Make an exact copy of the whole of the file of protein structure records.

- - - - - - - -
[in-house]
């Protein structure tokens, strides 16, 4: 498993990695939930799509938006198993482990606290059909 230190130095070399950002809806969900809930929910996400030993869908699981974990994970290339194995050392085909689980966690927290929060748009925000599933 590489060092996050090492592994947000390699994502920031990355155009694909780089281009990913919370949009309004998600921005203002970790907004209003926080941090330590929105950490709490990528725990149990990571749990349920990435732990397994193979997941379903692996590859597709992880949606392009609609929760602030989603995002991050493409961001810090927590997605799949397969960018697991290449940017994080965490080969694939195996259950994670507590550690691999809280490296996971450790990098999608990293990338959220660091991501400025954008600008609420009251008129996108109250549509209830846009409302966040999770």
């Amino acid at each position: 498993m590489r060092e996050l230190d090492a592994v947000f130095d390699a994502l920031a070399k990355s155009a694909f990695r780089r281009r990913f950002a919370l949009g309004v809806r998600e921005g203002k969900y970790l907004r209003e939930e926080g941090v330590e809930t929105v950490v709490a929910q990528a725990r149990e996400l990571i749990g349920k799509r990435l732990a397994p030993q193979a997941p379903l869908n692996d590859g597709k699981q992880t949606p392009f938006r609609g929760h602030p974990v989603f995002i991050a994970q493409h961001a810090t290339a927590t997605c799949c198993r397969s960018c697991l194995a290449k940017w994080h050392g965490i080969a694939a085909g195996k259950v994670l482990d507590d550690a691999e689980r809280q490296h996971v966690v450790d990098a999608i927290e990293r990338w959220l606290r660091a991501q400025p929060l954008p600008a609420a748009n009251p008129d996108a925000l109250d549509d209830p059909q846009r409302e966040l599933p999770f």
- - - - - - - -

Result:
[in-house]
């Protein structure tokens, strides 16, 4: 498993990695939930799509938006198993482990606290059909 230190130095070399950002809806969900809930929910996400030993869908699981974990994970290339194995050392085909689980966690927290929060748009925000599933 590489060092996050090492592994947000390699994502920031990355155009694909780089281009990913919370949009309004998600921005203002970790907004209003926080941090330590929105950490709490990528725990149990990571749990349920990435732990397994193979997941379903692996590859597709992880949606392009609609929760602030989603995002991050493409961001810090927590997605799949397969960018697991290449940017994080965490080969694939195996259950994670507590550690691999809280490296996971450790990098999608990293990338959220660091991501400025954008600008609420009251008129996108109250549509209830846009409302966040999770």
């Amino acid at each position: 498993m590489r060092e996050l230190d090492a592994v947000f130095d390699a994502l920031a070399k990355s155009a694909f990695r780089r281009r990913f950002a919370l949009g309004v809806r998600e921005g203002k969900y970790l907004r209003e939930e926080g941090v330590e809930t929105v950490v709490a929910q990528a725990r149990e996400l990571i749990g349920k799509r990435l732990a397994p030993q193979a997941p379903l869908n692996d590859g597709k699981q992880t949606p392009f938006r609609g929760h602030p974990v989603f995002i991050a994970q493409h961001a810090t290339a927590t997605c799949c198993r397969s960018c697991l194995a290449k940017w994080h050392g965490i080969a694939a085909g195996k259950v994670l482990d507590d550690a691999e689980r809280q490296h996971v966690v450790d990098a999608i927290e990293r990338w959220l606290r660091a991501q400025p929060l954008p600008a609420a748009n009251p008129d996108a925000l109250d549509d209830p059909q846009r409302e966040l599933p999770f």